UoL Library Blog

Develop, debate, innovate.

The left handed biochemist

Posted by knockels on 4 November, 2008

Well, that might have caught your eye.   This is in fact a post about what we teach when we teach information literacy skills.

A posting on Twitter caught my eye, mentioning The Journal of the Left Handed Biochemist.  A quick search using G****e led me to it, and it turns out to be a blog maintained by Chris Willmott in Biochemistry at this very University.  I had a browse of the blog, and found this posting, about information literacy.  

Chris argues that finding material has got easier, but that evaluating it has got harder.  He refers to a paper published by people at a college in Minnesota, who get their students to produce an annotated bibliography.  This involves them in critiquing the material they have found, and in looking within that material for tables and figures that are of interest to their studies.   This happens within the context of an immunology and parasitology module.

I think there is still a place for teaching efficient searching – it is easy to find something, but if you need to be sure that you have found as much as there is (or as near to it as you can), that is harder.   But there is, I am sure, a place for a debate over the most useful skills to teach, and at what level of a course to teach them.   I was very interested to read Chris’ post, and have a copy of the study he refers to, so we can return to it in due course when planning for next term/year.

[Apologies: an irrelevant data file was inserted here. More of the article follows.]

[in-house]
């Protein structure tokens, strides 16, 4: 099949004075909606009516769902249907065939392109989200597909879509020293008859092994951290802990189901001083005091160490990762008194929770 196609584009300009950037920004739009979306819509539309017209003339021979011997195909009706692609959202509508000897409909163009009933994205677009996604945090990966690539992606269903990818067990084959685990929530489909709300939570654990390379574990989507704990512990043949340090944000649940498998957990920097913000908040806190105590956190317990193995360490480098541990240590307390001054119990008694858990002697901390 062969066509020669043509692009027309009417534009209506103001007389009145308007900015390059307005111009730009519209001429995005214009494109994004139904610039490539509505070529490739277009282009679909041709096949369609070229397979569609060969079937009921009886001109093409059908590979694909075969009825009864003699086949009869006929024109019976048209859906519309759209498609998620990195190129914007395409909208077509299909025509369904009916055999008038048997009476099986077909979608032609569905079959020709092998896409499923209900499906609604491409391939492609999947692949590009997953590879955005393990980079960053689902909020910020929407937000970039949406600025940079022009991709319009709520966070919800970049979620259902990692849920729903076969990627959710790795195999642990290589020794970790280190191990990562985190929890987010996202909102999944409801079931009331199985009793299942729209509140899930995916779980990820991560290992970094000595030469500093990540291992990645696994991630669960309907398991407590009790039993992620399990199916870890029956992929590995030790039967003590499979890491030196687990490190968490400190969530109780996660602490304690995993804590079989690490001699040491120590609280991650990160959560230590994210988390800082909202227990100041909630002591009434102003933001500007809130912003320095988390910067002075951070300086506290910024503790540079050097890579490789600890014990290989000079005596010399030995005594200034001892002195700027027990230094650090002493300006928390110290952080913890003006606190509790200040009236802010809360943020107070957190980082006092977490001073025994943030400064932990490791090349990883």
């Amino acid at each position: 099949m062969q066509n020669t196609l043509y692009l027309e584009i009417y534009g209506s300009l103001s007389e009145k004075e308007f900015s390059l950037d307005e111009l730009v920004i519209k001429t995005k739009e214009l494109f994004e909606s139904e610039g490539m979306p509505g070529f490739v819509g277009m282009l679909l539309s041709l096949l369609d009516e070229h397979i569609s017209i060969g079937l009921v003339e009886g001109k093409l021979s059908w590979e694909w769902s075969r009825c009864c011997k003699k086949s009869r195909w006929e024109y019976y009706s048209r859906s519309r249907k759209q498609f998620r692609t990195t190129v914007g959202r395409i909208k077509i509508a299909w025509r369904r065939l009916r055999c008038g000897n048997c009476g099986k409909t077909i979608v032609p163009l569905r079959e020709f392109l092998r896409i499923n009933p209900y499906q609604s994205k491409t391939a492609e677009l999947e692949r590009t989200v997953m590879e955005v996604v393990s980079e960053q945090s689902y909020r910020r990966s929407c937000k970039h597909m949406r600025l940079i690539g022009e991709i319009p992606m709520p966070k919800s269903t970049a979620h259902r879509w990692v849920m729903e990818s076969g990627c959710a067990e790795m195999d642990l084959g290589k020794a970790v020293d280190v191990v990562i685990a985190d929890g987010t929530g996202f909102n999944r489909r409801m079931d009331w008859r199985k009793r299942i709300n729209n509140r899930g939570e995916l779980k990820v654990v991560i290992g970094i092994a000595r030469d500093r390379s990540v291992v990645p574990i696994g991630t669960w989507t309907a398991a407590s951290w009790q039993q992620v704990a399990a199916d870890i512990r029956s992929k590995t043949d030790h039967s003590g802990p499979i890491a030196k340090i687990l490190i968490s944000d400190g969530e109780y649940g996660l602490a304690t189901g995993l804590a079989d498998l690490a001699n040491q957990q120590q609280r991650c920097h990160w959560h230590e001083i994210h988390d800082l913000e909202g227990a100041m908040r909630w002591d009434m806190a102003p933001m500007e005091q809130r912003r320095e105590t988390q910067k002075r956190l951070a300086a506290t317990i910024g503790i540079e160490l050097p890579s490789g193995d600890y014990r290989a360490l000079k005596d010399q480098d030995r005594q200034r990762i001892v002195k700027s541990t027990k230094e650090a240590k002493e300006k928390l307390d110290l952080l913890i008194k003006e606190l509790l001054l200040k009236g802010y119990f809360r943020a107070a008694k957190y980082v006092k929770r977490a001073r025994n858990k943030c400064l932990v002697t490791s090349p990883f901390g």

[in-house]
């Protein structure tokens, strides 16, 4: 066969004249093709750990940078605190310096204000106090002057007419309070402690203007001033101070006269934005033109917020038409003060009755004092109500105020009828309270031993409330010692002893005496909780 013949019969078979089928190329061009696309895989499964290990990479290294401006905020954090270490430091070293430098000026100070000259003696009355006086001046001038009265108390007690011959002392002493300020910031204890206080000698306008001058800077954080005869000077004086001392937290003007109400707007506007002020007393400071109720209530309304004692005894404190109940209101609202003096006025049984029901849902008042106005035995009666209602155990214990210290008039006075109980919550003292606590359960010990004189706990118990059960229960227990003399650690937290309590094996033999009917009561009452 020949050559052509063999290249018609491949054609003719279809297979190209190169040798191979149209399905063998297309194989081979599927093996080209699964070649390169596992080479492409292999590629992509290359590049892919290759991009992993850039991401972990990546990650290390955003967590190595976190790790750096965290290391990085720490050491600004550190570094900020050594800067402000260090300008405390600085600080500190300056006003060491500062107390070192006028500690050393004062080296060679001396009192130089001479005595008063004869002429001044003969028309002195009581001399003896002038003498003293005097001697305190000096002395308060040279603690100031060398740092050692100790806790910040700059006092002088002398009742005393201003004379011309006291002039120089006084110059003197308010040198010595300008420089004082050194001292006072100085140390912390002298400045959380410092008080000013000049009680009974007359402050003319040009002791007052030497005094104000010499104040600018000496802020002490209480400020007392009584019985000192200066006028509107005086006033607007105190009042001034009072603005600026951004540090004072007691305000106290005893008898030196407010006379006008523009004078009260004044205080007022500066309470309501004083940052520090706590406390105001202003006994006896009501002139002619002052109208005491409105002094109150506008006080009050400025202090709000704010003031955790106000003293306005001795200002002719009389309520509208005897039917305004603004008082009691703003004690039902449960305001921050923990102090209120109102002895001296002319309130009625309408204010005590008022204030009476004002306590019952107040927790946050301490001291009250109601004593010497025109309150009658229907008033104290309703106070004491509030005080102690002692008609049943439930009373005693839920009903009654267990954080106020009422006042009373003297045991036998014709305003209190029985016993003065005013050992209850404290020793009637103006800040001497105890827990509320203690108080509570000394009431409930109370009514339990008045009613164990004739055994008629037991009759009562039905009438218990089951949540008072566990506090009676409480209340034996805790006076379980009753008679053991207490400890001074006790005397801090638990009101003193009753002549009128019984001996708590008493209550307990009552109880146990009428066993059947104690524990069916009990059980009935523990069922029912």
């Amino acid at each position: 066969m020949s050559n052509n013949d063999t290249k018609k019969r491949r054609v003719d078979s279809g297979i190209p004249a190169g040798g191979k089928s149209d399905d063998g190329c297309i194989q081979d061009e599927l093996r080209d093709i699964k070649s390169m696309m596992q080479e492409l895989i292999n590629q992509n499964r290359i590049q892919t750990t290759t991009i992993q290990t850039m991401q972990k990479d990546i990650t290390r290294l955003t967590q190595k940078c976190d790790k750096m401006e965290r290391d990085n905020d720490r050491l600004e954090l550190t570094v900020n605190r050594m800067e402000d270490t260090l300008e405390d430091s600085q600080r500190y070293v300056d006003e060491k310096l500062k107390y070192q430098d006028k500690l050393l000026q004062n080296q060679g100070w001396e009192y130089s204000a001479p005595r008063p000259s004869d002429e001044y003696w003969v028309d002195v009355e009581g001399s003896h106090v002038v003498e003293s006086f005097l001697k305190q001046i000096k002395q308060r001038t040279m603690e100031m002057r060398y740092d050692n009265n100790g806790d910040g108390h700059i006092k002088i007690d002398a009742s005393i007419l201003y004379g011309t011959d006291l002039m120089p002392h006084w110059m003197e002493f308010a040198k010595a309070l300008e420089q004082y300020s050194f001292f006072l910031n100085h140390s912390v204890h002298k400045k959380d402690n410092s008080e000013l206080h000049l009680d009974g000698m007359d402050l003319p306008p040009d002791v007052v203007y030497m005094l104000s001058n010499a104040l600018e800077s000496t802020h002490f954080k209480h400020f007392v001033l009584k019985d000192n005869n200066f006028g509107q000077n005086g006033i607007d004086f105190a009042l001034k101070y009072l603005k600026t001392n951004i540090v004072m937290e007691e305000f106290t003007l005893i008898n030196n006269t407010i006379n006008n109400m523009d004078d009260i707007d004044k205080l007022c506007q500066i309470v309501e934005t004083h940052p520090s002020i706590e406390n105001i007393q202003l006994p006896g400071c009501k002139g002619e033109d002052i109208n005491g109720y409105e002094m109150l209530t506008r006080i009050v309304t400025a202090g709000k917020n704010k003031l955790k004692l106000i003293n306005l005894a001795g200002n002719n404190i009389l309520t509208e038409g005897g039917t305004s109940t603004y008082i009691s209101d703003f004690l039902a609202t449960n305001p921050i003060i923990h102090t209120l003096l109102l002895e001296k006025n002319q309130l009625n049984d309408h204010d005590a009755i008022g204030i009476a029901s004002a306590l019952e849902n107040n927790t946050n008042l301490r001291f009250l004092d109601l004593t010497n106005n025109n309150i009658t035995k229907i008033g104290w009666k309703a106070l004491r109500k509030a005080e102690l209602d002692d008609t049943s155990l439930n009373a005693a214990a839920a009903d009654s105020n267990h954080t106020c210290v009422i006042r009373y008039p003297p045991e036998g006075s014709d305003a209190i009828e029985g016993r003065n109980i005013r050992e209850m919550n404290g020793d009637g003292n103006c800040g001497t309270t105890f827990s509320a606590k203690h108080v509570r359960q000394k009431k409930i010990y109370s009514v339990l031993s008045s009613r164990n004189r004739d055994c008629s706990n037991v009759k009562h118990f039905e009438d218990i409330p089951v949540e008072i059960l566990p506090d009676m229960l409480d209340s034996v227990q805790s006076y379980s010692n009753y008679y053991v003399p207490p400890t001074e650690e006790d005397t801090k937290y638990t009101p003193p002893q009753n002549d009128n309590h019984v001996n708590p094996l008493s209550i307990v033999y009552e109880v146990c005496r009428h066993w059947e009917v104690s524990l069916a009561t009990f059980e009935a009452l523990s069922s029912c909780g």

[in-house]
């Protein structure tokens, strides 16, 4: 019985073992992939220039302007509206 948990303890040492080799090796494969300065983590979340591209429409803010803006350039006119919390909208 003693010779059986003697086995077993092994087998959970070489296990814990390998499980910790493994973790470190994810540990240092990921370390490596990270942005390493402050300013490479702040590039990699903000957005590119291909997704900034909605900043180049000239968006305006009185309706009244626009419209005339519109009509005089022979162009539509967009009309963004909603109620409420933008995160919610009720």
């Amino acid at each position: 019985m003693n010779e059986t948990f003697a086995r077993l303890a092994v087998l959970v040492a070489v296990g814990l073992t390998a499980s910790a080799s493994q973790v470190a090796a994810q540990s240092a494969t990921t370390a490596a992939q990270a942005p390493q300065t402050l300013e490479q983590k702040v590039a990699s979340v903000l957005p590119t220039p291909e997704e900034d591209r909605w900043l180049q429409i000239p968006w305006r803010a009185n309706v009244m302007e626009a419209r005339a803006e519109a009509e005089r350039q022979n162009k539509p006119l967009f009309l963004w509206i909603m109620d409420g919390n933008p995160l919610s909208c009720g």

I also appreciated the end of the post: “An awareness of the current literature is as important to scientific research as the careful design of adequate controls“ [this is a quote from someone else].  This being the case, Information Literacy is too significant to be left to osmosis.”

3 Responses to “The left handed biochemist”

  1. gazjjohnson said

    *round of applause* I’m off to hopefully teach some PhDs some elegant and efficient searching. I always sell my sessions on “Saving you time by being effective”, since that appeals to emotive and logical parts of their brains.

  2. sarahw9 said

    Yes I saw that. We are all now well versed in the idea that the future is no longer search (not saying we will abandon it totally yet) but in evaluation and contexualisation and so on.

    Librarians often see themselves as the people well placed to take on the role of information literacy teaching / consultant. The big question is ‘are they?’. Should these types of skills should be taught by the academics so that it becomes a part of their whole approach to scholarship rather than an ‘add on’ skill. To be valuable it has to be integrated into the course. Then again, academics are probably quite happy to farm out as much of this kind of teaching as possible.

    What level of subject knowledge do librarians need to be effective teachers of this type of material?

  3. sarahw9 said

    and I’ve added it to the blogroll!

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